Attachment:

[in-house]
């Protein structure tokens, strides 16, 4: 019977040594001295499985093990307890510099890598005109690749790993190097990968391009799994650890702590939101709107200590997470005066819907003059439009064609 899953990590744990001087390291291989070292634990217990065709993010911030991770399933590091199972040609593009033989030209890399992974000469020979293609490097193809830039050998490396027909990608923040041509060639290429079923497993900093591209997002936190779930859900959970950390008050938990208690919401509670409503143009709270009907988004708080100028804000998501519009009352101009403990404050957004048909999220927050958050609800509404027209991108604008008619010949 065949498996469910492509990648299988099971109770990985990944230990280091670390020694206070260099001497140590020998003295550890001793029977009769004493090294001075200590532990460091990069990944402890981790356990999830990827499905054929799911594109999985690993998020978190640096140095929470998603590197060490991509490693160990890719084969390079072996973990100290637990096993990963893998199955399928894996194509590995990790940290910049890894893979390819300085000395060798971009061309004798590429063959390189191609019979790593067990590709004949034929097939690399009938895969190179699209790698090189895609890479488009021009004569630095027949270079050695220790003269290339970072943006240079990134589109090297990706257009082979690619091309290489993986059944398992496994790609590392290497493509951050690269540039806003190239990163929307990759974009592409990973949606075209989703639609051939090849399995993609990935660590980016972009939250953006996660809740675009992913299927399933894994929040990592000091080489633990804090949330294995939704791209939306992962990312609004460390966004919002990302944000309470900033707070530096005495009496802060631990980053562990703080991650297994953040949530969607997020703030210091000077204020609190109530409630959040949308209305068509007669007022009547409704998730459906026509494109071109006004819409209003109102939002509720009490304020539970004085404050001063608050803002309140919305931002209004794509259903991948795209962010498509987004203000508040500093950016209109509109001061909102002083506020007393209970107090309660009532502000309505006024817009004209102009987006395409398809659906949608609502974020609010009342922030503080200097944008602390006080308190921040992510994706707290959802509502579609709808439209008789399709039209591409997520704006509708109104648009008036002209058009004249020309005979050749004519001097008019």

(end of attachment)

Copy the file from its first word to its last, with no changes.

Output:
[in-house]
């Protein structure tokens, strides 16, 4: 019977040594001295499985093990307890510099890598005109690749790993190097990968391009799994650890702590939101709107200590997470005066819907003059439009064609 899953990590744990001087390291291989070292634990217990065709993010911030991770399933590091199972040609593009033989030209890399992974000469020979293609490097193809830039050998490396027909990608923040041509060639290429079923497993900093591209997002936190779930859900959970950390008050938990208690919401509670409503143009709270009907988004708080100028804000998501519009009352101009403990404050957004048909999220927050958050609800509404027209991108604008008619010949 065949498996469910492509990648299988099971109770990985990944230990280091670390020694206070260099001497140590020998003295550890001793029977009769004493090294001075200590532990460091990069990944402890981790356990999830990827499905054929799911594109999985690993998020978190640096140095929470998603590197060490991509490693160990890719084969390079072996973990100290637990096993990963893998199955399928894996194509590995990790940290910049890894893979390819300085000395060798971009061309004798590429063959390189191609019979790593067990590709004949034929097939690399009938895969190179699209790698090189895609890479488009021009004569630095027949270079050695220790003269290339970072943006240079990134589109090297990706257009082979690619091309290489993986059944398992496994790609590392290497493509951050690269540039806003190239990163929307990759974009592409990973949606075209989703639609051939090849399995993609990935660590980016972009939250953006996660809740675009992913299927399933894994929040990592000091080489633990804090949330294995939704791209939306992962990312609004460390966004919002990302944000309470900033707070530096005495009496802060631990980053562990703080991650297994953040949530969607997020703030210091000077204020609190109530409630959040949308209305068509007669007022009547409704998730459906026509494109071109006004819409209003109102939002509720009490304020539970004085404050001063608050803002309140919305931002209004794509259903991948795209962010498509987004203000508040500093950016209109509109001061909102002083506020007393209970107090309660009532502000309505006024817009004209102009987006395409398809659906949608609502974020609010009342922030503080200097944008602390006080308190921040992510994706707290959802509502579609709808439209008789399709039209591409997520704006509708109104648009008036002209058009004249020309005979050749004519001097008019």